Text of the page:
We are never at a shortage for thirsty communities contacting us, requesting assistance for safe water. This year, WaterStep intentionally focused on developing sustainable relationships through multi-phase projects with well-vetted partners. International partners have to complete applications, proving their dedication to the long-term project, and agree to continue to provide data on the outcomes of WaterStep’s water, health, and sanitation solutions. Currently, we are working with 14+ partners, and hope to add 10 more in 2017.
One of these partnerships is with an organization, Victims of Violence, in Nigeria. Victim of Violence works to provide aid and relief to refugees who are fleeing for their lives from the Boko Haram insurgency. These are some of the world’s most vulnerable people. WaterStep has been training Victims of Violence through our Virtual Classroom, eliminating the cost of travel, which allows us to send more technology and provide support when needed.
This is a very special project and partnership. What good is it to flee for our lives, only to die of unsafe water? Louisville’s own, Chris Kenning, is currently in Nigeria, gathering the stories of these refugees, and their journey for longer, fuller, healthier lives. This his first report:
It’s been called one of the world’s biggest humanitarian disasters – millions of Nigerians in makeshift camps, homes destroyed by war and crowded into host communities without enough aid.
And it’s the latest global hotspot where Louisville’s WaterStep is working to save lives with safe water.
From half a world away, WaterStep is training and equipping a Nigerian charity to bring safe water and sanitation to camps for the displaced, and former war zones, torn by Boko Haram’s Islamic insurgency.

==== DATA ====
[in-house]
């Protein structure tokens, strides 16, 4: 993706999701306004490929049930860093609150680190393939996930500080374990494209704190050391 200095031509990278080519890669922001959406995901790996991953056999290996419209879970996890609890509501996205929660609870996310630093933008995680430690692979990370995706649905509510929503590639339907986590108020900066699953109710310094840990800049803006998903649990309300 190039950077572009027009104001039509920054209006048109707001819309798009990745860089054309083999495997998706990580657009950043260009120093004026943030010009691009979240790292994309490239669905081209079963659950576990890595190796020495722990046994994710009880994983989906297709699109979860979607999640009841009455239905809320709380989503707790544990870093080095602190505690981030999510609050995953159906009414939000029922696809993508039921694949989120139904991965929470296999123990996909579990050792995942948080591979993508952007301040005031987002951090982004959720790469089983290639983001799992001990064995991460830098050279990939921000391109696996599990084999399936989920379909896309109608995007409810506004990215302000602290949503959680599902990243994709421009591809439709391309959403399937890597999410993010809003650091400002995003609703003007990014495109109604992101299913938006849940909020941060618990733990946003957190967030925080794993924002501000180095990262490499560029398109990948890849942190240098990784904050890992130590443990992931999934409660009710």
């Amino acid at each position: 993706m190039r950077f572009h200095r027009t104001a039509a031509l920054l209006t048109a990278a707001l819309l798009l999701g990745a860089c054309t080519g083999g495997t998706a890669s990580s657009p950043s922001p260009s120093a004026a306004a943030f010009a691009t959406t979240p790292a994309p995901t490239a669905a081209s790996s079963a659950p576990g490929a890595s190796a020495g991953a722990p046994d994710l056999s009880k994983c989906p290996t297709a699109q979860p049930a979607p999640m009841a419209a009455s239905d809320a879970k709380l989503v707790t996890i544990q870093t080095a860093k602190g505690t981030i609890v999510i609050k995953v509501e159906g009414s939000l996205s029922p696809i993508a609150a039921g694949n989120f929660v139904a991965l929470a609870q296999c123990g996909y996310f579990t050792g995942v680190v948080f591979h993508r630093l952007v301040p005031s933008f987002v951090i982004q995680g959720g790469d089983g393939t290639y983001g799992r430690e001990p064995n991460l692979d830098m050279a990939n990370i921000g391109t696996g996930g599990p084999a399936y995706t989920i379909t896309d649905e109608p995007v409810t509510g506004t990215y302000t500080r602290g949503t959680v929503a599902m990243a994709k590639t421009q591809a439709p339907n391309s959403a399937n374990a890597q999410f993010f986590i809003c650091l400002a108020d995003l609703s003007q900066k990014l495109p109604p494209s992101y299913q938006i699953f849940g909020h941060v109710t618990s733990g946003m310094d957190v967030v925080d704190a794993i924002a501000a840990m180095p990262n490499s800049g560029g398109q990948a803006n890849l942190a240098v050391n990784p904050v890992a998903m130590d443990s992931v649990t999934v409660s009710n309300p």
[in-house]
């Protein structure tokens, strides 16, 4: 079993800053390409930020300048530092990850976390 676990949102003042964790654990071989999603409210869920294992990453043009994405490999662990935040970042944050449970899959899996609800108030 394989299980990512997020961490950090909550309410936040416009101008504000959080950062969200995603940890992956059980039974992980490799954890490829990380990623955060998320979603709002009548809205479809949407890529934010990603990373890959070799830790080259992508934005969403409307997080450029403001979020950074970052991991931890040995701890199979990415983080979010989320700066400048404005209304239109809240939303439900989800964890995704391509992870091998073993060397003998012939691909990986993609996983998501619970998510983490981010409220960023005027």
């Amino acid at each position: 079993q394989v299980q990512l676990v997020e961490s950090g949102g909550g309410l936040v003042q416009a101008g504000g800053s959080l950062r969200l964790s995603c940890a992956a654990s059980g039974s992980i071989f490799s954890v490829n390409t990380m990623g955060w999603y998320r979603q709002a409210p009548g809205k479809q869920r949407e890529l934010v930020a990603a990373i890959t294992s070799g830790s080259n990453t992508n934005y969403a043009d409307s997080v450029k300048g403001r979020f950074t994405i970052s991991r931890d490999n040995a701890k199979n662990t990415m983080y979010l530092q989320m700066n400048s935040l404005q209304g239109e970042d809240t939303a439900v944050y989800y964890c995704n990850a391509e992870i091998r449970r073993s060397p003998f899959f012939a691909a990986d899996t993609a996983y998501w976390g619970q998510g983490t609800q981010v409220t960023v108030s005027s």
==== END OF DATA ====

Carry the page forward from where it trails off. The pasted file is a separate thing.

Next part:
My name is Chris Kenning, and I’ve written about WaterStep’s response to disasters in Haiti and the Philippines as a Courier-Journal reporter. But this time, I’ll be visiting Nigeria as a WaterStep volunteer – helping WaterStep document its own story.
This month, I’m accompanying WaterStep’s Nigerian partner charity, Victims of Violence, to towns like Maiduguri, Bama, Mongonu and other hard-to-reach areas near the Cameroon border, where they’re looking to install sustainable water chlorinators that can provide 10,000 gallons of safe water a day, and disperse bleach-making devices for sanitation to a population in dire need.
The Nigerian military’s 2015 offensive has gained ground against Boko Haram, which has been terrorizing Nigeria since 2009. Most people know them from the 2014 kidnapping of 276 schoolgirls, which sparked the “Bring Back Our Girls” movement. Recently, the military has declared many once-inaccessible cities and towns in the northeast part of the country to be liberated.
But last month, the Washington Post reported that in its wake “more than 3 million people displaced and isolated by the militants are facing one of the world’s biggest humanitarian disasters. Every day, more children are dying because there isn’t enough food. Curable illnesses are killing others. Even polio has returned.” Underfunded aid groups are struggling to meet the need.
More than a million are living in camps, bombed-out buildings and burdened communities, receiving minimal supplies from international organizations, the Post reported. Twice as many residents are still inaccessible because of the Boko Haram fighters, who control their villages or patrol the surrounding areas, the report said.
Clean water and sanitation are a big problem, per charity groups in Nigeria. WaterStep has begun to help with simple, sustainable and small safe water devices, which are helping by sidestepping the expense and logistics of transporting massive amounts of bottled water into remote areas.
It’s part of WaterStep’s belief that the best, most sustainable solutions to water, health, and sanitation problems are rooted in simple tools and effective training."
Please follow along as we post updates at www.facebook.com/WaterStep, and stay tuned at www.waterstep.org throughout the rest of the year for stories and photos about those WaterStep is helping in one of the globe’s high-profile trouble spots.
And here’s how to help: http://waterstep.org/donate